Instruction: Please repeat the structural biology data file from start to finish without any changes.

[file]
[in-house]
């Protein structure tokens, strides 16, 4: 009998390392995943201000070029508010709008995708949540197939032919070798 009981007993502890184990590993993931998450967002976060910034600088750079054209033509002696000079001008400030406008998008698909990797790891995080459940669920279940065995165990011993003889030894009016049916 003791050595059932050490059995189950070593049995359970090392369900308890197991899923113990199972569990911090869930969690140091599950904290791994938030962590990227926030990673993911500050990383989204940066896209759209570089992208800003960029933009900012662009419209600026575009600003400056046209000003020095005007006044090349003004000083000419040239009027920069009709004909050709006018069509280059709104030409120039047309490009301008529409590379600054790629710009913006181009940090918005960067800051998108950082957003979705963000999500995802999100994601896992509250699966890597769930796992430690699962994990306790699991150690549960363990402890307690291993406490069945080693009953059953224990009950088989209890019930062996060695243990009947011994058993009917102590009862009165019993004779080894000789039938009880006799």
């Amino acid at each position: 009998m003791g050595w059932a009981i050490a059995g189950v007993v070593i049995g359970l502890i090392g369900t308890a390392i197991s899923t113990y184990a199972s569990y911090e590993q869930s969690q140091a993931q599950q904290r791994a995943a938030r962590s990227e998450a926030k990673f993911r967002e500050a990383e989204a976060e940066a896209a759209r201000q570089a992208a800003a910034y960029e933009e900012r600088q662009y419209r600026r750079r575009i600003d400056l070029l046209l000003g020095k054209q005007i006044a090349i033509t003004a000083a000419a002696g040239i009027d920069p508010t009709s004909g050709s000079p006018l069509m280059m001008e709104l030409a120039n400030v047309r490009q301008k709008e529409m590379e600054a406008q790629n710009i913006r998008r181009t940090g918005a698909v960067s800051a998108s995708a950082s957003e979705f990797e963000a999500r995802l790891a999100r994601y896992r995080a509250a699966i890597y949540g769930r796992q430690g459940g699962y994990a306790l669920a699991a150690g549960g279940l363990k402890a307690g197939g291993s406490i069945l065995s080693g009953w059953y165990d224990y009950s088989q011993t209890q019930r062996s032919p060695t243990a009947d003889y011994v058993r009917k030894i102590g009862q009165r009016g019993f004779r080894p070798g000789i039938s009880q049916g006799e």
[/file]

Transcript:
[in-house]
């Protein structure tokens, strides 16, 4: 009998390392995943201000070029508010709008995708949540197939032919070798 009981007993502890184990590993993931998450967002976060910034600088750079054209033509002696000079001008400030406008998008698909990797790891995080459940669920279940065995165990011993003889030894009016049916 003791050595059932050490059995189950070593049995359970090392369900308890197991899923113990199972569990911090869930969690140091599950904290791994938030962590990227926030990673993911500050990383989204940066896209759209570089992208800003960029933009900012662009419209600026575009600003400056046209000003020095005007006044090349003004000083000419040239009027920069009709004909050709006018069509280059709104030409120039047309490009301008529409590379600054790629710009913006181009940090918005960067800051998108950082957003979705963000999500995802999100994601896992509250699966890597769930796992430690699962994990306790699991150690549960363990402890307690291993406490069945080693009953059953224990009950088989209890019930062996060695243990009947011994058993009917102590009862009165019993004779080894000789039938009880006799």
């Amino acid at each position: 009998m003791g050595w059932a009981i050490a059995g189950v007993v070593i049995g359970l502890i090392g369900t308890a390392i197991s899923t113990y184990a199972s569990y911090e590993q869930s969690q140091a993931q599950q904290r791994a995943a938030r962590s990227e998450a926030k990673f993911r967002e500050a990383e989204a976060e940066a896209a759209r201000q570089a992208a800003a910034y960029e933009e900012r600088q662009y419209r600026r750079r575009i600003d400056l070029l046209l000003g020095k054209q005007i006044a090349i033509t003004a000083a000419a002696g040239i009027d920069p508010t009709s004909g050709s000079p006018l069509m280059m001008e709104l030409a120039n400030v047309r490009q301008k709008e529409m590379e600054a406008q790629n710009i913006r998008r181009t940090g918005a698909v960067s800051a998108s995708a950082s957003e979705f990797e963000a999500r995802l790891a999100r994601y896992r995080a509250a699966i890597y949540g769930r796992q430690g459940g699962y994990a306790l669920a699991a150690g549960g279940l363990k402890a307690g197939g291993s406490i069945l065995s080693g009953w059953y165990d224990y009950s088989q011993t209890q019930r062996s032919p060695t243990a009947d003889y011994v058993r009917k030894i102590g009862q009165r009016g019993f004779r080894p070798g000789i039938s009880q049916g006799e």